HT: Hit & Run.

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Both sides of the current immigration debate assume that regulating immigration is the right and duty of the federal government. For conservatives, the federal government has failed in its job of enforcement, which makes it sadly necessary for states to step in. Thus we have this typical defense of the Arizona law:

The same idea applies to our borders.  It’s unquestionably the responsibility of the federal government, and yet – going back through Republican and Democratic administrations – the feds seem to be too busy interfering with how American citizens lead their lives to bother doing their job at our nation’s borders.

And liberals argue that because immigration is the federal government’s job, states shouldn’t be interfering. Take it away, Tim Rutten:

The people behind Arizona’s new anti-immigrant statute have at least one thing right: This mean-spirited law was enacted because the federal government has abdicated its responsibility to address the immigration system’s moral and functional failures.

And the Obama Administration is considering using the same logic for a lawsuit: pursuant to the Supremacy clause, state regulation of immigration is pre-empted by federal law.

But is this left-right consensus correct? The text of the U.S. Constitution says nothing about immigration, only that Congress has the power to “establish an uniform Rule of Naturalization.” Thus, the Constitution grants Congress the power to pass regulations determining the process by which residents may become citizens. The only crimes for which Congress is allowed to establish punishments are “Piracies and Felonies committed on the high Seas, and Offenses against the Law of Nations” and “counterfeiting the Securities and current Coin of the United States.” Congress also has the power to regulate international commerce, which must mean the trade of goods and services but probably also capital investment from abroad. But crossing a border isn’t, in itself, “commerce.”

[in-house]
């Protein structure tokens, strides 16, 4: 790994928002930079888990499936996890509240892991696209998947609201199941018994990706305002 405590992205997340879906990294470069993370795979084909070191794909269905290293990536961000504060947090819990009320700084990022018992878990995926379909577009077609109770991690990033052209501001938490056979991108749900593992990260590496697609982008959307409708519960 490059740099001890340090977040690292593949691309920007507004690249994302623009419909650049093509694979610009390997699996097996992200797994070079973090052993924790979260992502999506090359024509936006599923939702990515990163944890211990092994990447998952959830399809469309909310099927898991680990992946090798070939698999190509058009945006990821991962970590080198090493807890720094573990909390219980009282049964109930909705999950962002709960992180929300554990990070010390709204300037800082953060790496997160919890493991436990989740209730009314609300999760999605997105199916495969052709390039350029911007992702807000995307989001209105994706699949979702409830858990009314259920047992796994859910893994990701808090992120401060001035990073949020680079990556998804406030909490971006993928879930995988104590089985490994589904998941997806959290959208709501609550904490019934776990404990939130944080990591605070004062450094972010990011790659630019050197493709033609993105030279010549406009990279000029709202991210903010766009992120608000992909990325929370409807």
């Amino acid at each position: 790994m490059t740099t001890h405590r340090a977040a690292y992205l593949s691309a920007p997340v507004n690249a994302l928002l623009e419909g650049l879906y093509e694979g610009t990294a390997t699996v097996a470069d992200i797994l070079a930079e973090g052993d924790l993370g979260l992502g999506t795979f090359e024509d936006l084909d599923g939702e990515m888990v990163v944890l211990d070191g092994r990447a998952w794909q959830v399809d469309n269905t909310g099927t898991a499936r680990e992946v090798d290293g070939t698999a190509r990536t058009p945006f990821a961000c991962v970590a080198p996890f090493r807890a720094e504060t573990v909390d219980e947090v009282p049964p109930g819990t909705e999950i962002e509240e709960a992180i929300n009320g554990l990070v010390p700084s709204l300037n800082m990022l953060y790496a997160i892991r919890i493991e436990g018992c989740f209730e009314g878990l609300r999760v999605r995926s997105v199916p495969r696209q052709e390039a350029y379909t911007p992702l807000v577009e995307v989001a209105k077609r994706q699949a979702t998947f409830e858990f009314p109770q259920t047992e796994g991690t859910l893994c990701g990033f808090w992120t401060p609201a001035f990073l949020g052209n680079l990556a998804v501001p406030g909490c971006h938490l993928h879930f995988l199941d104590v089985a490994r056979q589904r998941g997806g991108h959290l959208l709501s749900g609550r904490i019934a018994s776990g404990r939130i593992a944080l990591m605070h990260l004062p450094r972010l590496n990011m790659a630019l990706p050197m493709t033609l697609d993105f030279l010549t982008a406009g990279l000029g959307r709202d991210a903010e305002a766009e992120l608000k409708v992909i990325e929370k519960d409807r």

Is regulating immigration “necessary and proper” to any of the foregoing powers of Congress? I don’t see how it is. Congress can very well establish rules for citizenship while leaving immigration itself unregulated, as it essentially did until after World War I, with the notorious exception of the Alien Friends and Enemies Acts, or while leaving states to regulate immigration.

Surprisingly, a textualist reading of the Constitution therefore reveals that regulating immigration is the job of the states, not the federal government.

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Back when I was a callow youth (and Reagan supporter), I wrote a high school English paper arguing for the repeal of the 22nd Amendment.  Fortunately, I’ve grown up and now see the 22nd Amendment as a potentially helpful constraint on the accumulation and maintenance of power. 

But it was this piece of news that led me to thank our Founders for restricting the Presidency to natural born citizens.  My goodness – what a train wreck it would be to have Arnold Schwarzenegger, “The People’s Governor,” as the Republican nominee for President or as the President himself.  Worse than Ike over Taft!  We’d be back to Bush II’s big government conservatism – something that ought to be an oxymoron.